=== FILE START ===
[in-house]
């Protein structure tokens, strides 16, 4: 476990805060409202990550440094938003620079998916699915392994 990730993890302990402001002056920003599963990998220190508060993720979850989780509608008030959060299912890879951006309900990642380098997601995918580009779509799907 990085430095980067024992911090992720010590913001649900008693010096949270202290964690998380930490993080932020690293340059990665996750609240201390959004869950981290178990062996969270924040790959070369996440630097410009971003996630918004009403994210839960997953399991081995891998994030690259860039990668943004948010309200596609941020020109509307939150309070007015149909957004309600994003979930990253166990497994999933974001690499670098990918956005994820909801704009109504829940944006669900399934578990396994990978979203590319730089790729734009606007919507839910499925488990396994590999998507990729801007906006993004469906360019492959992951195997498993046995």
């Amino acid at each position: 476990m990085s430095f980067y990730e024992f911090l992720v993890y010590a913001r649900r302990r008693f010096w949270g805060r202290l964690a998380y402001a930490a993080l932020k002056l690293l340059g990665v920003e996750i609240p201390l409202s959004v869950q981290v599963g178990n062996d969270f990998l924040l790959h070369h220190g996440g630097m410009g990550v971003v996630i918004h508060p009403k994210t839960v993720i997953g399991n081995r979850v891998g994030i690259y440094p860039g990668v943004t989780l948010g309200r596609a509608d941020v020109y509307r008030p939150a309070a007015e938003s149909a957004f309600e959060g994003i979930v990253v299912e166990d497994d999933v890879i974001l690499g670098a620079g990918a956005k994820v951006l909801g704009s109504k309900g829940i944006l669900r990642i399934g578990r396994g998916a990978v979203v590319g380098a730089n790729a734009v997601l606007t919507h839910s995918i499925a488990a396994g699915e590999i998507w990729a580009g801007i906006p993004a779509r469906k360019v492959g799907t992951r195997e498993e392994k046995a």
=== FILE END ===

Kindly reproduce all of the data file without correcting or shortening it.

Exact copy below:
[in-house]
């Protein structure tokens, strides 16, 4: 476990805060409202990550440094938003620079998916699915392994 990730993890302990402001002056920003599963990998220190508060993720979850989780509608008030959060299912890879951006309900990642380098997601995918580009779509799907 990085430095980067024992911090992720010590913001649900008693010096949270202290964690998380930490993080932020690293340059990665996750609240201390959004869950981290178990062996969270924040790959070369996440630097410009971003996630918004009403994210839960997953399991081995891998994030690259860039990668943004948010309200596609941020020109509307939150309070007015149909957004309600994003979930990253166990497994999933974001690499670098990918956005994820909801704009109504829940944006669900399934578990396994990978979203590319730089790729734009606007919507839910499925488990396994590999998507990729801007906006993004469906360019492959992951195997498993046995």
């Amino acid at each position: 476990m990085s430095f980067y990730e024992f911090l992720v993890y010590a913001r649900r302990r008693f010096w949270g805060r202290l964690a998380y402001a930490a993080l932020k002056l690293l340059g990665v920003e996750i609240p201390l409202s959004v869950q981290v599963g178990n062996d969270f990998l924040l790959h070369h220190g996440g630097m410009g990550v971003v996630i918004h508060p009403k994210t839960v993720i997953g399991n081995r979850v891998g994030i690259y440094p860039g990668v943004t989780l948010g309200r596609a509608d941020v020109y509307r008030p939150a309070a007015e938003s149909a957004f309600e959060g994003i979930v990253v299912e166990d497994d999933v890879i974001l690499g670098a620079g990918a956005k994820v951006l909801g704009s109504k309900g829940i944006l669900r990642i399934g578990r396994g998916a990978v979203v590319g380098a730089n790729a734009v997601l606007t919507h839910s995918i499925a488990a396994g699915e590999i998507w990729a580009g801007i906006p993004a779509r469906k360019v492959g799907t992951r195997e498993e392994k046995a």